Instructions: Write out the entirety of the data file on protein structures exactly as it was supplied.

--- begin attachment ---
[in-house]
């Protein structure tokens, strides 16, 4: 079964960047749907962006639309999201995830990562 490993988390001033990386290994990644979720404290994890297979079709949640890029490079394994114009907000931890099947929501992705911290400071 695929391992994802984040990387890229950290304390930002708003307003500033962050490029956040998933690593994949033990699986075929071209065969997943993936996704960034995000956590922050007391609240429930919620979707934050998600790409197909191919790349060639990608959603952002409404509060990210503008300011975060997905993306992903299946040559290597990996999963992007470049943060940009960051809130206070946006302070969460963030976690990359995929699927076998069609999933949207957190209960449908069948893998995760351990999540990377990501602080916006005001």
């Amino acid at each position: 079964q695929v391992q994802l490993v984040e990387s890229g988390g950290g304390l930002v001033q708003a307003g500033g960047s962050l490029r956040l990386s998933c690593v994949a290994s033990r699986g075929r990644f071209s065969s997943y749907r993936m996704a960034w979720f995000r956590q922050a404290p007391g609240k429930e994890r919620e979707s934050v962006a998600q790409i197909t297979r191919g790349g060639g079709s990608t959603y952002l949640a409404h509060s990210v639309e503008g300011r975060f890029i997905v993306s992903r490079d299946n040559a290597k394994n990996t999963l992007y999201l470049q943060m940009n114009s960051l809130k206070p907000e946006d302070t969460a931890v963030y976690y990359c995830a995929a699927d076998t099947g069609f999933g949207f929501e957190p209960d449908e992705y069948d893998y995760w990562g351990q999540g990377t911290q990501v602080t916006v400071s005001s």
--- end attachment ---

[in-house]
């Protein structure tokens, strides 16, 4: 079964960047749907962006639309999201995830990562 490993988390001033990386290994990644979720404290994890297979079709949640890029490079394994114009907000931890099947929501992705911290400071 695929391992994802984040990387890229950290304390930002708003307003500033962050490029956040998933690593994949033990699986075929071209065969997943993936996704960034995000956590922050007391609240429930919620979707934050998600790409197909191919790349060639990608959603952002409404509060990210503008300011975060997905993306992903299946040559290597990996999963992007470049943060940009960051809130206070946006302070969460963030976690990359995929699927076998069609999933949207957190209960449908069948893998995760351990999540990377990501602080916006005001």
């Amino acid at each position: 079964q695929v391992q994802l490993v984040e990387s890229g988390g950290g304390l930002v001033q708003a307003g500033g960047s962050l490029r956040l990386s998933c690593v994949a290994s033990r699986g075929r990644f071209s065969s997943y749907r993936m996704a960034w979720f995000r956590q922050a404290p007391g609240k429930e994890r919620e979707s934050v962006a998600q790409i197909t297979r191919g790349g060639g079709s990608t959603y952002l949640a409404h509060s990210v639309e503008g300011r975060f890029i997905v993306s992903r490079d299946n040559a290597k394994n990996t999963l992007y999201l470049q943060m940009n114009s960051l809130k206070p907000e946006d302070t969460a931890v963030y976690y990359c995830a995929a699927d076998t099947g069609f999933g949207f929501e957190p209960d449908e992705y069948d893998y995760w990562g351990q999540g990377t911290q990501v602080t916006v400071s005001s």